We have not walked Madiba’s path

CityPress - - Voices - Fanie du Toit voices@ city­press. co. za

Clive Derby-Lewis’ re­lease from prison and Thando Mgqolozana’s self-re­moval from fu­ture literary fes­ti­vals in Fran­schhoek share a sim­i­lar­ity: both pre­cip­i­tated crit­i­cism of for­mer pres­i­dent Nel­son Man­dela.

In a col­umn in The New York Times, ac­tivist Sisonke Msi­mang de­clared her­self “tired of the empty pol­i­tics of rec­on­cil­i­a­tion”, call­ing it a “chore­ographed unity”, and hoped that she would find “suc­cour in know­ing that Derby-Lewis would likely die in jail” for the mur­der of Chris Hani.

In the same ar­ti­cle, she wrote that she would “like to think that [Hani] would have de­fied his men­tor, Mr Man­dela, by of­fer­ing us a less con­cil­ia­tory path to dig­nity”. Mgqolozana is re­ported to have said: “We need to be an­gry at Nel­son Man­dela. I don’t think black peo­ple are an­gry enough at Nel­son Man­dela.”

Their anger is pre­sum­ably rooted in part ei­ther in the per­cep­tion that Man­dela pur­sued rec­on­cil­i­a­tion at the ex­pense of so­cial jus­tice, or that he al­lowed white peo­ple to get away with not play­ing an ac­tive and crit­i­cal role in fos­ter­ing rec­on­cil­i­a­tion.

Ac­cord­ing to this nar­ra­tive, pur­su­ing rec­on­cil­i­a­tion as Man­dela did was ei­ther a waste of time or, at best, should never have been more im­por­tant than so­cial jus­tice. Man­dela should take a large share of the blame for the state we are in, and so, the think­ing goes, we should be an­gry, or at least crit­i­cal of him.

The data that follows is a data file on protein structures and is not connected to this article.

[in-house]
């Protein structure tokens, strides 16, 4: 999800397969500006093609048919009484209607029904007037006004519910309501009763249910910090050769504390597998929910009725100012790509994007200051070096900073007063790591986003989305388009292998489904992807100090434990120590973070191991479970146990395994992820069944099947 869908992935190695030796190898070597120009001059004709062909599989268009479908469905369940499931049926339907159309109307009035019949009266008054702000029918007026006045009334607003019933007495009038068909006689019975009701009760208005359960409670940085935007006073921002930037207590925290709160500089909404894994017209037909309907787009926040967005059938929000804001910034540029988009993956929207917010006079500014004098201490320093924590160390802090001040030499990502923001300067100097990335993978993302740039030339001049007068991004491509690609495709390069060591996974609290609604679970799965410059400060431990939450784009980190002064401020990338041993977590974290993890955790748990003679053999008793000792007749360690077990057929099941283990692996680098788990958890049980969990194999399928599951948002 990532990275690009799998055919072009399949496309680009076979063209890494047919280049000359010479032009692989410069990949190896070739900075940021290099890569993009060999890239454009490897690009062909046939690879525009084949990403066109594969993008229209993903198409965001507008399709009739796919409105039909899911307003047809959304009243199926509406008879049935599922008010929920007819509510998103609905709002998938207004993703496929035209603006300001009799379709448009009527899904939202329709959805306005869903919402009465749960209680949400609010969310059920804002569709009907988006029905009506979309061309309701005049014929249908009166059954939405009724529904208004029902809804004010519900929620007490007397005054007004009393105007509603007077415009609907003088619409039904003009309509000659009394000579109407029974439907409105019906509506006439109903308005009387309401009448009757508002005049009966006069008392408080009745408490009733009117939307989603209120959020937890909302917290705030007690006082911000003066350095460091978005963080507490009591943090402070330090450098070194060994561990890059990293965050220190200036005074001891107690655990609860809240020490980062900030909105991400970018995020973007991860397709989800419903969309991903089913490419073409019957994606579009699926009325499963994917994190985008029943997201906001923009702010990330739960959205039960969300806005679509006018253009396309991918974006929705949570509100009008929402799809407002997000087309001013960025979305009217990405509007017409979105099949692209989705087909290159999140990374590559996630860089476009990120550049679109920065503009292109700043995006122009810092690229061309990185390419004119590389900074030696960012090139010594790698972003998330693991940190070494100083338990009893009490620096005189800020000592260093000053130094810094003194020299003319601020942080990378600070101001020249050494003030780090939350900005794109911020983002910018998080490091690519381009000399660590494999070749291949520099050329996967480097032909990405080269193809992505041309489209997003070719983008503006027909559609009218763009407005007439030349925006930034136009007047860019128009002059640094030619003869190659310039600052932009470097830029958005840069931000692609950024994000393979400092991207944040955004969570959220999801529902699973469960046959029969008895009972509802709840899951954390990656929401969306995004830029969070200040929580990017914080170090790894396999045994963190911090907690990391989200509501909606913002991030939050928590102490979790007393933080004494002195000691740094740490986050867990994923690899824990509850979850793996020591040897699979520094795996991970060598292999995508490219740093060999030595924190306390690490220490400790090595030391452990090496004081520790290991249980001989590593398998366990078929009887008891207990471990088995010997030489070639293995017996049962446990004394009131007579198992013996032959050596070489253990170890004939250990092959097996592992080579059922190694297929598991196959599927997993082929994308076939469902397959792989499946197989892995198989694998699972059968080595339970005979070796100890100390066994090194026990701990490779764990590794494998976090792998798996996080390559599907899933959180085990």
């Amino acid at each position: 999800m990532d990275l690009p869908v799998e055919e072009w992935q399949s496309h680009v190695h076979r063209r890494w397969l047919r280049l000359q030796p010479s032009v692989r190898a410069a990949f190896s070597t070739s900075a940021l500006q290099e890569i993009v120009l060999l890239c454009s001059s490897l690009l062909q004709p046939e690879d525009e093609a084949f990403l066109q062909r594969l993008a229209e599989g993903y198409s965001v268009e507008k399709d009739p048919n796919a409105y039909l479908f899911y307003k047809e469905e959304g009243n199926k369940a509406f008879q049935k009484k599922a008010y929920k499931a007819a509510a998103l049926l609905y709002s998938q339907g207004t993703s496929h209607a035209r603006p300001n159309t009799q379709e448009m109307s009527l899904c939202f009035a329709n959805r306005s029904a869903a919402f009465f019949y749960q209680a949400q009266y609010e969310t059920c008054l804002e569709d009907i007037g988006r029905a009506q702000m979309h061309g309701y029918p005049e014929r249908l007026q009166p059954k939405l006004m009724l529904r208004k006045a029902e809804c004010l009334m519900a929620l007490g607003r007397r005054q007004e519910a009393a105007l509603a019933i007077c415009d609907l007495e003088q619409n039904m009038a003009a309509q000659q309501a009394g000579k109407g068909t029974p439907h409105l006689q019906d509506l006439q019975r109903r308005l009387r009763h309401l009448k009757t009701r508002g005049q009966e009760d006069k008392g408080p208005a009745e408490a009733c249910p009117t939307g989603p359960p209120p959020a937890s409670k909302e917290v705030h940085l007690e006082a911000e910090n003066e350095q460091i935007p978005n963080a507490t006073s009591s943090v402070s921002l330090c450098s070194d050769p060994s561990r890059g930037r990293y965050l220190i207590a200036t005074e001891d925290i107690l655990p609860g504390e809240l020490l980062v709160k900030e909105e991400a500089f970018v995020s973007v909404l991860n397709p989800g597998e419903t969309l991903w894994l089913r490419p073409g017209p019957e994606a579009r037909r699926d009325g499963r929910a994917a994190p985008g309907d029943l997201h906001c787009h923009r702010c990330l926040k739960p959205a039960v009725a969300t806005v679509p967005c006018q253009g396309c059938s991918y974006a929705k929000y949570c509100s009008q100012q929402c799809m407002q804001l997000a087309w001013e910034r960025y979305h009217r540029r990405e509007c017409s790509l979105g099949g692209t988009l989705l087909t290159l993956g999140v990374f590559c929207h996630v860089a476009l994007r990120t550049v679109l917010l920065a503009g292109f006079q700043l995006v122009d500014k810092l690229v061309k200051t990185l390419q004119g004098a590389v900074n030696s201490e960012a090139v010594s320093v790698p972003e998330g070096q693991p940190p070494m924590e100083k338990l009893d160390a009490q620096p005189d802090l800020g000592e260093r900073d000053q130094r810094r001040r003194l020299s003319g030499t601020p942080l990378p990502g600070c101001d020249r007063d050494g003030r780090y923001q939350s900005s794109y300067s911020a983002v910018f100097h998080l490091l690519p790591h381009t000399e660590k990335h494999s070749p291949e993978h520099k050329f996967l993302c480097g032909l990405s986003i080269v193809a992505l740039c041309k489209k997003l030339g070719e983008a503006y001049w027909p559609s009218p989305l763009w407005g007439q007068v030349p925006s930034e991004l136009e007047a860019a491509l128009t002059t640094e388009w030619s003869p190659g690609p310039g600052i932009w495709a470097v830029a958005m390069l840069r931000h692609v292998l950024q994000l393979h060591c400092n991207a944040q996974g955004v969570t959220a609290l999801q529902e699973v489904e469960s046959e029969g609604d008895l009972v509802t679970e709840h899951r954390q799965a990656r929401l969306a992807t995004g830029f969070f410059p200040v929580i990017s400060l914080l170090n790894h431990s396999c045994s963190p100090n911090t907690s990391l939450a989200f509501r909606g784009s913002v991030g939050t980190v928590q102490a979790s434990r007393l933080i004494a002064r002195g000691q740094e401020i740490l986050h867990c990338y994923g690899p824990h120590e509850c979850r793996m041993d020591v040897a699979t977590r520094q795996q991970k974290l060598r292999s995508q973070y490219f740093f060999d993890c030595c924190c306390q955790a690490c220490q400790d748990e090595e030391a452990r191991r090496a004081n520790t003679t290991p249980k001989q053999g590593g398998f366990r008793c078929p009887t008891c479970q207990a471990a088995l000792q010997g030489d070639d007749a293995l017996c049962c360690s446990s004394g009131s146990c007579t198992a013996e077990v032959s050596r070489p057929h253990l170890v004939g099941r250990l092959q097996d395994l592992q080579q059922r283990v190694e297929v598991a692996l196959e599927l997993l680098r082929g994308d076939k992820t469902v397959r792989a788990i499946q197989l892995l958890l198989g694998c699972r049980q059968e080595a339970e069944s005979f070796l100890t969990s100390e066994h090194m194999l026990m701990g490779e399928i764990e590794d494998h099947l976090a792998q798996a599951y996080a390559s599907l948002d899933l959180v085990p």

While the anger Mgqolozana, Msi­mang and oth­ers man­i­fest is un­re­servedly un­der­stand­able, it re­flects a flawed read­ing of history. In fact, for Man­dela, rec­on­cil­i­a­tion was not an ob­jec­tive to be chased at the ex­pense of any other. For Man­dela, jus­tice was the mea­sure against which rec­on­cil­i­a­tion would be judged. Racial in­ter­de­pen­dence for Man­dela in­sisted on the con­crete re­dress of apartheid in­jus­tice as rec­on­cil­i­a­tion’s key out­come.

In a speech to Par­lia­ment af­ter his first 100 days in of­fice, Man­dela said: “From the out­set, the Gov­ern­ment of Na­tional Unity set it­self two in­ter­re­lated tasks: rec­on­cil­i­a­tion and re­con­struc­tion, na­tion-build­ing and de­vel­op­ment.”

The key is this: Man­dela recog­nised that rec­on­cil­i­a­tion and re­con­struc­tion would post­date his pres­i­dency. He set us on a path that we have not fully walked. In­stead, there has been a lack of fol­lowthrough on the Truth and Rec­on­cil­i­a­tion Com­mis­sion’s rec­om­men­da­tions, dither­ing on HIV/Aids, and ram­pant in­ef­fi­ciency and cor­rup­tion in the pri­vate sec­tor and gov­ern­ment. This is not to sug­gest that we should not crit­i­cally re­view Man­dela’s pres­i­dency – we should, but only on the ba­sis of an ac­cu­rate read­ing of history. Man­dela’s pres­i­dency fea­tured our rein­tro­duc­tion to the global com­mu­nity and all that en­tailed, in­clud­ing the mas­sive re­shap­ing of the na­tional econ­omy and a repri­ori­tised so­cial agenda.